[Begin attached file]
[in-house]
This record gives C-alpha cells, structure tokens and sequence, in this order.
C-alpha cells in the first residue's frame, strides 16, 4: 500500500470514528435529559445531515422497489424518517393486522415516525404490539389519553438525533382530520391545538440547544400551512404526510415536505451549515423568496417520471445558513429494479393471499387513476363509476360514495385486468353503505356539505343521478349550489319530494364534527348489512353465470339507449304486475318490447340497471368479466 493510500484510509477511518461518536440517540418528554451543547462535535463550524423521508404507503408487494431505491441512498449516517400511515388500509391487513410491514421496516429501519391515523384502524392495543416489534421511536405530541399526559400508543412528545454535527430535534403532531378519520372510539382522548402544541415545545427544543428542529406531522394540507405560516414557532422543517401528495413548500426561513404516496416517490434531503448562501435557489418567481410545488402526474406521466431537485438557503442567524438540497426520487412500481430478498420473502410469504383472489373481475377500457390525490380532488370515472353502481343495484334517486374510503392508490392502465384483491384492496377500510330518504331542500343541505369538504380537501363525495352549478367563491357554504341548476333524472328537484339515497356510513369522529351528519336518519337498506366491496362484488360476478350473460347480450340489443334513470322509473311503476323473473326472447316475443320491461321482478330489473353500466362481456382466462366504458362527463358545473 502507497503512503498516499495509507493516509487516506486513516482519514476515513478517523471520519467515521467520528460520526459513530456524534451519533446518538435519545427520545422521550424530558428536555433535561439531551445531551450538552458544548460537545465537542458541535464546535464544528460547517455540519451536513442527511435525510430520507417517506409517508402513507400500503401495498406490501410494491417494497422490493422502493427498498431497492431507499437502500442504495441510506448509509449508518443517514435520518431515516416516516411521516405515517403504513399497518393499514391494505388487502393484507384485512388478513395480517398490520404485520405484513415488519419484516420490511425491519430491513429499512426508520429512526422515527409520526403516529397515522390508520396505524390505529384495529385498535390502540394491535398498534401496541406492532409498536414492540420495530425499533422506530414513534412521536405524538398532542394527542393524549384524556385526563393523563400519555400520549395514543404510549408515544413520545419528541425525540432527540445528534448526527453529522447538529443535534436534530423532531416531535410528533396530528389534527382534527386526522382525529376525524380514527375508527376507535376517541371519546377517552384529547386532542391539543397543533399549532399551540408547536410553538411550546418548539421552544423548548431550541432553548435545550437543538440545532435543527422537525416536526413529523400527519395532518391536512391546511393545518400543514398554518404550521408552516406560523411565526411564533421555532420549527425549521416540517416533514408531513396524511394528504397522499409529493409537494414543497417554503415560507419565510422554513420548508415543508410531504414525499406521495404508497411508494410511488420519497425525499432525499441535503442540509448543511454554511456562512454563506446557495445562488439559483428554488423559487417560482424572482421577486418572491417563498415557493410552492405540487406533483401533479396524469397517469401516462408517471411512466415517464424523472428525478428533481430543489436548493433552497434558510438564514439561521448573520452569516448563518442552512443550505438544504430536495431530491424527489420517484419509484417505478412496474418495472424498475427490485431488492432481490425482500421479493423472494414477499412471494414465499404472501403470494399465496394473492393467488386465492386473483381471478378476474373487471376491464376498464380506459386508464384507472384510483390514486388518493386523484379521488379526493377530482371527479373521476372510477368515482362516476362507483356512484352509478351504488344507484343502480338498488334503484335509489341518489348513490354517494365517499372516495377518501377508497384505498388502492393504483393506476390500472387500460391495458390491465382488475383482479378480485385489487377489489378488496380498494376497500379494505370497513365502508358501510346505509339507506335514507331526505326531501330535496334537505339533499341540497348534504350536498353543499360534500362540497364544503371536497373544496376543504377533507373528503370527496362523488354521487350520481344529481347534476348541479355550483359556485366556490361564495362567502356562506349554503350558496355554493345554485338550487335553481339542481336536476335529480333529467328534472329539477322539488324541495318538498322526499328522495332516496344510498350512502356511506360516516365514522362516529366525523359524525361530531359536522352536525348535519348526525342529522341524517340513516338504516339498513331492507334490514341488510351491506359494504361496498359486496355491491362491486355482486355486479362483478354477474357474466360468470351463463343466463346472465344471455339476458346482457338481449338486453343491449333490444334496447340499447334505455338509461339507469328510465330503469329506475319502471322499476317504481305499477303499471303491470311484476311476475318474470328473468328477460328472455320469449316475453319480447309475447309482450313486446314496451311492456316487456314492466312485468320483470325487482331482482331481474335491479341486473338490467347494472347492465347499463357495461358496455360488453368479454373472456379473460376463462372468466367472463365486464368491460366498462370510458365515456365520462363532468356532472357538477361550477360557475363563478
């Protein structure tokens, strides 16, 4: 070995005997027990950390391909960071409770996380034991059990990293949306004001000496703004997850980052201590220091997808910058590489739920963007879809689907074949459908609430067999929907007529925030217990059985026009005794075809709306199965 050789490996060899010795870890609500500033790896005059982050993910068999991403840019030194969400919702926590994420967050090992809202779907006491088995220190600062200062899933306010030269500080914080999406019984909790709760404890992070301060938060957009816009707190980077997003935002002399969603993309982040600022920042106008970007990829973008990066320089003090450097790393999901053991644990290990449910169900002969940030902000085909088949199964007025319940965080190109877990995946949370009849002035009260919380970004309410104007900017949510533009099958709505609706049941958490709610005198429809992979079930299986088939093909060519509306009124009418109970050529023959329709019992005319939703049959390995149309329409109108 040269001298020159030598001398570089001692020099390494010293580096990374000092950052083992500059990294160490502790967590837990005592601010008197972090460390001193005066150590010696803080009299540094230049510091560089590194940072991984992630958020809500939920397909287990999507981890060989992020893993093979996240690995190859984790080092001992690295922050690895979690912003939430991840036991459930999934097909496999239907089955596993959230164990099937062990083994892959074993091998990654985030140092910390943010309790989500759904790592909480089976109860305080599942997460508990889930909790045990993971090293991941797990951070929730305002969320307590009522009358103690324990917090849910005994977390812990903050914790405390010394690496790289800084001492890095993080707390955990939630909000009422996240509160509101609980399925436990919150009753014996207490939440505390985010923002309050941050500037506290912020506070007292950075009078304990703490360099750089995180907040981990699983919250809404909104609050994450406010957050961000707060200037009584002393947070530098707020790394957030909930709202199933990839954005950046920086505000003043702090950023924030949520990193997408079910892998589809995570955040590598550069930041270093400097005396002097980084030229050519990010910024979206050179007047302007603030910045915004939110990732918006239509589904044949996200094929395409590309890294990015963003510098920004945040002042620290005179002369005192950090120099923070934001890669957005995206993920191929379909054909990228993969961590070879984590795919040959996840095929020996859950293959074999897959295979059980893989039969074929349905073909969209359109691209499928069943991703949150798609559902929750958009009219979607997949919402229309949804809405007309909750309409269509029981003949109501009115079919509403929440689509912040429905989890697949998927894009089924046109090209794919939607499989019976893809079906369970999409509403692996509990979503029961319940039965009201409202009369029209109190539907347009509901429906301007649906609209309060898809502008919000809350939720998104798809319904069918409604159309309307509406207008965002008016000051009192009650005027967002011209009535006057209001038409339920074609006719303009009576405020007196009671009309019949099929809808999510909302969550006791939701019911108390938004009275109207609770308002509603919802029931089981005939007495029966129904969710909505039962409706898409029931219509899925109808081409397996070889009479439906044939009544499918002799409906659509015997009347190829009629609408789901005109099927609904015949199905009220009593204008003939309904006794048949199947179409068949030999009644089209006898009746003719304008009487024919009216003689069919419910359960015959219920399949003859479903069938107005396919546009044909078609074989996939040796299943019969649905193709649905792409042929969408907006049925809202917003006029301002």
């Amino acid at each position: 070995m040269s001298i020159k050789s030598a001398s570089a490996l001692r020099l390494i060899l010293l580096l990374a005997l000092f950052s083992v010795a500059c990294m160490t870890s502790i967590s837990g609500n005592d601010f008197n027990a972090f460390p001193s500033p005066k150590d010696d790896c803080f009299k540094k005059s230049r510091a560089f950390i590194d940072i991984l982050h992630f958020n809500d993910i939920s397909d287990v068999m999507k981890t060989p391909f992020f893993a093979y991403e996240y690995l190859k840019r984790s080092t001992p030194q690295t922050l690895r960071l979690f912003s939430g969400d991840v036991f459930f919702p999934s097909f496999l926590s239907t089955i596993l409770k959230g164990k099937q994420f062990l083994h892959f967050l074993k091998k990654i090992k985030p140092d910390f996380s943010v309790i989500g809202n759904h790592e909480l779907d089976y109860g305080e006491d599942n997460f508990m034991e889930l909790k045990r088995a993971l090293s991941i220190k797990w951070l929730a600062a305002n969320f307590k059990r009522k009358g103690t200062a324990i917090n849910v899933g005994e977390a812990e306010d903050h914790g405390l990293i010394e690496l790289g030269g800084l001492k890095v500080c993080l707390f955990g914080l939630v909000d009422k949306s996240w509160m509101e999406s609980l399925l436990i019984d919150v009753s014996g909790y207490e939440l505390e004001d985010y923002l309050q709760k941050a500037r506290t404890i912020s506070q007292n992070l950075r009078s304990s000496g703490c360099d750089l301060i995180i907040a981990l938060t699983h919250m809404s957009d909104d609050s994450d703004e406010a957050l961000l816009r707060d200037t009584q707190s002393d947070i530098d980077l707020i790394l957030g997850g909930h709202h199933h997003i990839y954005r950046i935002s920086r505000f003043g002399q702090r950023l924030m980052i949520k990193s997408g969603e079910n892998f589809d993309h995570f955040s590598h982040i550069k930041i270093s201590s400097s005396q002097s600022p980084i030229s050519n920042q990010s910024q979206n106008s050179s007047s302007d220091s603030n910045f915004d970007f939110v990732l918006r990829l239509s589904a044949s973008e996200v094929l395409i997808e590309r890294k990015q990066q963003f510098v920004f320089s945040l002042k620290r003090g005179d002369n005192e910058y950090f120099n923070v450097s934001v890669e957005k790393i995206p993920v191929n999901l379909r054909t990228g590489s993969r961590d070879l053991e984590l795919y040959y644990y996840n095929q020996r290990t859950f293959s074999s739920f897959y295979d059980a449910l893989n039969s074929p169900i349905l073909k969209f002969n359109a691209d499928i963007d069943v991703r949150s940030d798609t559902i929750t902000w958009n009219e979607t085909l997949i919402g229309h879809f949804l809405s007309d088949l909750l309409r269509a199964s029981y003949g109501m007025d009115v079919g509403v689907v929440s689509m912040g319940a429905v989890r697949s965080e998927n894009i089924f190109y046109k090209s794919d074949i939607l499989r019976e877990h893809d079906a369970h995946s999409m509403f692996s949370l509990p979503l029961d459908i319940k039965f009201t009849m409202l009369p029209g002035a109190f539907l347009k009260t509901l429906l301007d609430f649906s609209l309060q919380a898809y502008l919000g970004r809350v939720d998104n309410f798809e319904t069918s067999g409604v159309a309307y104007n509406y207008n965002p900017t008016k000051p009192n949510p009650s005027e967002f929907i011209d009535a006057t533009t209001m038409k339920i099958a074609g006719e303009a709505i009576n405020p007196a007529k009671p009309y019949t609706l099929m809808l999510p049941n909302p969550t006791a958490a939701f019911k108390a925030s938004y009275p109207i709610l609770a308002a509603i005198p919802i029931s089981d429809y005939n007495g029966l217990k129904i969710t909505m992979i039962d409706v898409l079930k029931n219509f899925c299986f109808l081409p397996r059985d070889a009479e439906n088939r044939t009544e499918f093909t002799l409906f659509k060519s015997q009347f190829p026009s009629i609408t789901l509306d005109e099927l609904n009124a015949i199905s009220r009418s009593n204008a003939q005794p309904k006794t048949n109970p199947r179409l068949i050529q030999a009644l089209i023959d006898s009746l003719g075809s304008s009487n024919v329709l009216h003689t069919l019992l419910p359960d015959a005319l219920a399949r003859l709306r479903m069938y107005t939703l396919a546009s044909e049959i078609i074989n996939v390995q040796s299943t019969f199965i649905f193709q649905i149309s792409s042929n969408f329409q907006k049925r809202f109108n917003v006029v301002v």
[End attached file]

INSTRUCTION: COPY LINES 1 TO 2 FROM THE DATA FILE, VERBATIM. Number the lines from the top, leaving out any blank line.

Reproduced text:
[in-house]
This record gives C-alpha cells, structure tokens and sequence, in this order.